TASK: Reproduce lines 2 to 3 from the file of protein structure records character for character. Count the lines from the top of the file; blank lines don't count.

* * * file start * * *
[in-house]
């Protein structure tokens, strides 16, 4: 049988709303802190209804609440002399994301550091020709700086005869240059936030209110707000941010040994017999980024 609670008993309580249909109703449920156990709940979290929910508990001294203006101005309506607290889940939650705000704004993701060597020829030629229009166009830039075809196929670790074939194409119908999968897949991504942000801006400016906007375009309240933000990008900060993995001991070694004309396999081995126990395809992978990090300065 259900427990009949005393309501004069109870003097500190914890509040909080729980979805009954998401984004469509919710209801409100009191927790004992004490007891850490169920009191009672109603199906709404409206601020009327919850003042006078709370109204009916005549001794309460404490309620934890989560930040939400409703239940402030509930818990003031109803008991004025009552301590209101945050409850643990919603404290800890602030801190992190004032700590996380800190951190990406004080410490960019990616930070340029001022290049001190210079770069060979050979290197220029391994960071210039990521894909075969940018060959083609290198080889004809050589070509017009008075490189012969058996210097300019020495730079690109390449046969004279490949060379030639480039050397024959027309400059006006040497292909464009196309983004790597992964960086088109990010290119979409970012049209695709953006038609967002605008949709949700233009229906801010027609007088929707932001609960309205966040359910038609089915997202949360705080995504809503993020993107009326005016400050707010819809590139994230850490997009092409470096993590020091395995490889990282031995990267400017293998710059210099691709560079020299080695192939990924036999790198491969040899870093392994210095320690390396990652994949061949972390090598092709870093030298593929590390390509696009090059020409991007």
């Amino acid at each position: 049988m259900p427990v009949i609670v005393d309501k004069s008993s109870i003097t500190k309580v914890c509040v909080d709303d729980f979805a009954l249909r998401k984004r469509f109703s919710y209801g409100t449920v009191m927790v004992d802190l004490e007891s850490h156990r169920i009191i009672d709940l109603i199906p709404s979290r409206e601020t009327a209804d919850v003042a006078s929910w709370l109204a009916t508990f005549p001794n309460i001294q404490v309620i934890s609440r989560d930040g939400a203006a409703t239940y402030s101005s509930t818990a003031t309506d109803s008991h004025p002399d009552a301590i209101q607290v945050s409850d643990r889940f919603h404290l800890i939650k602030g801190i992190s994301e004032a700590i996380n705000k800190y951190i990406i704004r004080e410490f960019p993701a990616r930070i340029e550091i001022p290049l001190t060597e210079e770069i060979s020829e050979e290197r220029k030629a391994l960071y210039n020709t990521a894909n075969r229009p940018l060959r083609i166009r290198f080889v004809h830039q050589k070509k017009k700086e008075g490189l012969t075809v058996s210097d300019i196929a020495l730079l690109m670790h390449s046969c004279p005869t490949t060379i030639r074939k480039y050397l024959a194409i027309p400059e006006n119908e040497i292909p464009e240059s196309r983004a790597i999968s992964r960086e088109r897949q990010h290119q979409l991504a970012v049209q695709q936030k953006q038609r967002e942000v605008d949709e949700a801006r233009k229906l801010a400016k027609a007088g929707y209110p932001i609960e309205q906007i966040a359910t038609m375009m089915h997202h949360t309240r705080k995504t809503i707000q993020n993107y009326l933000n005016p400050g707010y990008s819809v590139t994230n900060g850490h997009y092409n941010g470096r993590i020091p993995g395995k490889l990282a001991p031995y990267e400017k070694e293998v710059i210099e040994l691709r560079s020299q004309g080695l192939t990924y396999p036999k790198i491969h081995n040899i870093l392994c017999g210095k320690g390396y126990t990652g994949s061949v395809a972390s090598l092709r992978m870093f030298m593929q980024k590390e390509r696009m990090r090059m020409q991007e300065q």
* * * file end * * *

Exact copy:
């Protein structure tokens, strides 16, 4: 049988709303802190209804609440002399994301550091020709700086005869240059936030209110707000941010040994017999980024 609670008993309580249909109703449920156990709940979290929910508990001294203006101005309506607290889940939650705000704004993701060597020829030629229009166009830039075809196929670790074939194409119908999968897949991504942000801006400016906007375009309240933000990008900060993995001991070694004309396999081995126990395809992978990090300065 259900427990009949005393309501004069109870003097500190914890509040909080729980979805009954998401984004469509919710209801409100009191927790004992004490007891850490169920009191009672109603199906709404409206601020009327919850003042006078709370109204009916005549001794309460404490309620934890989560930040939400409703239940402030509930818990003031109803008991004025009552301590209101945050409850643990919603404290800890602030801190992190004032700590996380800190951190990406004080410490960019990616930070340029001022290049001190210079770069060979050979290197220029391994960071210039990521894909075969940018060959083609290198080889004809050589070509017009008075490189012969058996210097300019020495730079690109390449046969004279490949060379030639480039050397024959027309400059006006040497292909464009196309983004790597992964960086088109990010290119979409970012049209695709953006038609967002605008949709949700233009229906801010027609007088929707932001609960309205966040359910038609089915997202949360705080995504809503993020993107009326005016400050707010819809590139994230850490997009092409470096993590020091395995490889990282031995990267400017293998710059210099691709560079020299080695192939990924036999790198491969040899870093392994210095320690390396990652994949061949972390090598092709870093030298593929590390390509696009090059020409991007």
């Amino acid at each position: 049988m259900p427990v009949i609670v005393d309501k004069s008993s109870i003097t500190k309580v914890c509040v909080d709303d729980f979805a009954l249909r998401k984004r469509f109703s919710y209801g409100t449920v009191m927790v004992d802190l004490e007891s850490h156990r169920i009191i009672d709940l109603i199906p709404s979290r409206e601020t009327a209804d919850v003042a006078s929910w709370l109204a009916t508990f005549p001794n309460i001294q404490v309620i934890s609440r989560d930040g939400a203006a409703t239940y402030s101005s509930t818990a003031t309506d109803s008991h004025p002399d009552a301590i209101q607290v945050s409850d643990r889940f919603h404290l800890i939650k602030g801190i992190s994301e004032a700590i996380n705000k800190y951190i990406i704004r004080e410490f960019p993701a990616r930070i340029e550091i001022p290049l001190t060597e210079e770069i060979s020829e050979e290197r220029k030629a391994l960071y210039n020709t990521a894909n075969r229009p940018l060959r083609i166009r290198f080889v004809h830039q050589k070509k017009k700086e008075g490189l012969t075809v058996s210097d300019i196929a020495l730079l690109m670790h390449s046969c004279p005869t490949t060379i030639r074939k480039y050397l024959a194409i027309p400059e006006n119908e040497i292909p464009e240059s196309r983004a790597i999968s992964r960086e088109r897949q990010h290119q979409l991504a970012v049209q695709q936030k953006q038609r967002e942000v605008d949709e949700a801006r233009k229906l801010a400016k027609a007088g929707y209110p932001i609960e309205q906007i966040a359910t038609m375009m089915h997202h949360t309240r705080k995504t809503i707000q993020n993107y009326l933000n005016p400050g707010y990008s819809v590139t994230n900060g850490h997009y092409n941010g470096r993590i020091p993995g395995k490889l990282a001991p031995y990267e400017k070694e293998v710059i210099e040994l691709r560079s020299q004309g080695l192939t990924y396999p036999k790198i491969h081995n040899i870093l392994c017999g210095k320690g390396y126990t990652g994949s061949v395809a972390s090598l092709r992978m870093f030298m593929q980024k590390e390509r696009m990090r090059m020409q991007e300065q």